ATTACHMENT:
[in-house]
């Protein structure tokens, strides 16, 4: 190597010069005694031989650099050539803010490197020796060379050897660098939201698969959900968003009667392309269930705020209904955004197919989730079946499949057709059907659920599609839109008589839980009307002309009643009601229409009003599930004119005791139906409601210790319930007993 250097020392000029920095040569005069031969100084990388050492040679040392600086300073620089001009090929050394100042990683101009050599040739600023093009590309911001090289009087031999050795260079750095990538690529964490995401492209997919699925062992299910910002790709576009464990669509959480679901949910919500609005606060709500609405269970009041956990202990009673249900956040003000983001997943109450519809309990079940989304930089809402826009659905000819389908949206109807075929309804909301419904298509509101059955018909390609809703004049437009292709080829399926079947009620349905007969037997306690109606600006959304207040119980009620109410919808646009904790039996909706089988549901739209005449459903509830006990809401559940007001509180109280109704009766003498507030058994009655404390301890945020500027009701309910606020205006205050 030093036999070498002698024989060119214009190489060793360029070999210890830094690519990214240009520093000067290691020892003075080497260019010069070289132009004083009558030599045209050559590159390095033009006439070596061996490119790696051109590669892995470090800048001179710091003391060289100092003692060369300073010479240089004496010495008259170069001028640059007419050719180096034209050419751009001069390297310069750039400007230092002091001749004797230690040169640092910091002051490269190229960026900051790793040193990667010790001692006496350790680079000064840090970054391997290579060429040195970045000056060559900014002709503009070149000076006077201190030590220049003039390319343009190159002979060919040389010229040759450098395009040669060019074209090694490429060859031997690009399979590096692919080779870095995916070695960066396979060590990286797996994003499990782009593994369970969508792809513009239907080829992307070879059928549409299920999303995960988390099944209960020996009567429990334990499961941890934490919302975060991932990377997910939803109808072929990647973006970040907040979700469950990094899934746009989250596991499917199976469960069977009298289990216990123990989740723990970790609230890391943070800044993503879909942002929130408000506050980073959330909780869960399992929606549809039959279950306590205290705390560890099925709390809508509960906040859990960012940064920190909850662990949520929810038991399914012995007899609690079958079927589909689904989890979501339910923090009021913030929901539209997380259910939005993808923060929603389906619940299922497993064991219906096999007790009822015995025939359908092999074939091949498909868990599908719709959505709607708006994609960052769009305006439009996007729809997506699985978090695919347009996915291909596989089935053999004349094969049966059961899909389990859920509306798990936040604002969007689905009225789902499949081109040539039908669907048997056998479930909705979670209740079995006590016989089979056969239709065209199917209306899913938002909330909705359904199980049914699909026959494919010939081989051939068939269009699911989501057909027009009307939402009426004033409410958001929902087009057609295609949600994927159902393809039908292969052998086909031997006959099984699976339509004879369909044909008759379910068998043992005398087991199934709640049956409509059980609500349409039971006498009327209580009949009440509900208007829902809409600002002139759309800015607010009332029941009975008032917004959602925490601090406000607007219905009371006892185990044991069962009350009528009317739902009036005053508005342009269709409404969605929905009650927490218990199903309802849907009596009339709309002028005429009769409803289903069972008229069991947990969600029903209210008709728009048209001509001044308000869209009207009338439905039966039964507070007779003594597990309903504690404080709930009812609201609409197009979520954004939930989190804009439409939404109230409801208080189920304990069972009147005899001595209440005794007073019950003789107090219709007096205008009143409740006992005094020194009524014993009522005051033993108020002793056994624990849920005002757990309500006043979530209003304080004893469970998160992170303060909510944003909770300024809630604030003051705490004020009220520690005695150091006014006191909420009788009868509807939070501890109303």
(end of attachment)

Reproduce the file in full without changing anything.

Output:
[in-house]
């Protein structure tokens, strides 16, 4: 190597010069005694031989650099050539803010490197020796060379050897660098939201698969959900968003009667392309269930705020209904955004197919989730079946499949057709059907659920599609839109008589839980009307002309009643009601229409009003599930004119005791139906409601210790319930007993 250097020392000029920095040569005069031969100084990388050492040679040392600086300073620089001009090929050394100042990683101009050599040739600023093009590309911001090289009087031999050795260079750095990538690529964490995401492209997919699925062992299910910002790709576009464990669509959480679901949910919500609005606060709500609405269970009041956990202990009673249900956040003000983001997943109450519809309990079940989304930089809402826009659905000819389908949206109807075929309804909301419904298509509101059955018909390609809703004049437009292709080829399926079947009620349905007969037997306690109606600006959304207040119980009620109410919808646009904790039996909706089988549901739209005449459903509830006990809401559940007001509180109280109704009766003498507030058994009655404390301890945020500027009701309910606020205006205050 030093036999070498002698024989060119214009190489060793360029070999210890830094690519990214240009520093000067290691020892003075080497260019010069070289132009004083009558030599045209050559590159390095033009006439070596061996490119790696051109590669892995470090800048001179710091003391060289100092003692060369300073010479240089004496010495008259170069001028640059007419050719180096034209050419751009001069390297310069750039400007230092002091001749004797230690040169640092910091002051490269190229960026900051790793040193990667010790001692006496350790680079000064840090970054391997290579060429040195970045000056060559900014002709503009070149000076006077201190030590220049003039390319343009190159002979060919040389010229040759450098395009040669060019074209090694490429060859031997690009399979590096692919080779870095995916070695960066396979060590990286797996994003499990782009593994369970969508792809513009239907080829992307070879059928549409299920999303995960988390099944209960020996009567429990334990499961941890934490919302975060991932990377997910939803109808072929990647973006970040907040979700469950990094899934746009989250596991499917199976469960069977009298289990216990123990989740723990970790609230890391943070800044993503879909942002929130408000506050980073959330909780869960399992929606549809039959279950306590205290705390560890099925709390809508509960906040859990960012940064920190909850662990949520929810038991399914012995007899609690079958079927589909689904989890979501339910923090009021913030929901539209997380259910939005993808923060929603389906619940299922497993064991219906096999007790009822015995025939359908092999074939091949498909868990599908719709959505709607708006994609960052769009305006439009996007729809997506699985978090695919347009996915291909596989089935053999004349094969049966059961899909389990859920509306798990936040604002969007689905009225789902499949081109040539039908669907048997056998479930909705979670209740079995006590016989089979056969239709065209199917209306899913938002909330909705359904199980049914699909026959494919010939081989051939068939269009699911989501057909027009009307939402009426004033409410958001929902087009057609295609949600994927159902393809039908292969052998086909031997006959099984699976339509004879369909044909008759379910068998043992005398087991199934709640049956409509059980609500349409039971006498009327209580009949009440509900208007829902809409600002002139759309800015607010009332029941009975008032917004959602925490601090406000607007219905009371006892185990044991069962009350009528009317739902009036005053508005342009269709409404969605929905009650927490218990199903309802849907009596009339709309002028005429009769409803289903069972008229069991947990969600029903209210008709728009048209001509001044308000869209009207009338439905039966039964507070007779003594597990309903504690404080709930009812609201609409197009979520954004939930989190804009439409939404109230409801208080189920304990069972009147005899001595209440005794007073019950003789107090219709007096205008009143409740006992005094020194009524014993009522005051033993108020002793056994624990849920005002757990309500006043979530209003304080004893469970998160992170303060909510944003909770300024809630604030003051705490004020009220520690005695150091006014006191909420009788009868509807939070501890109303």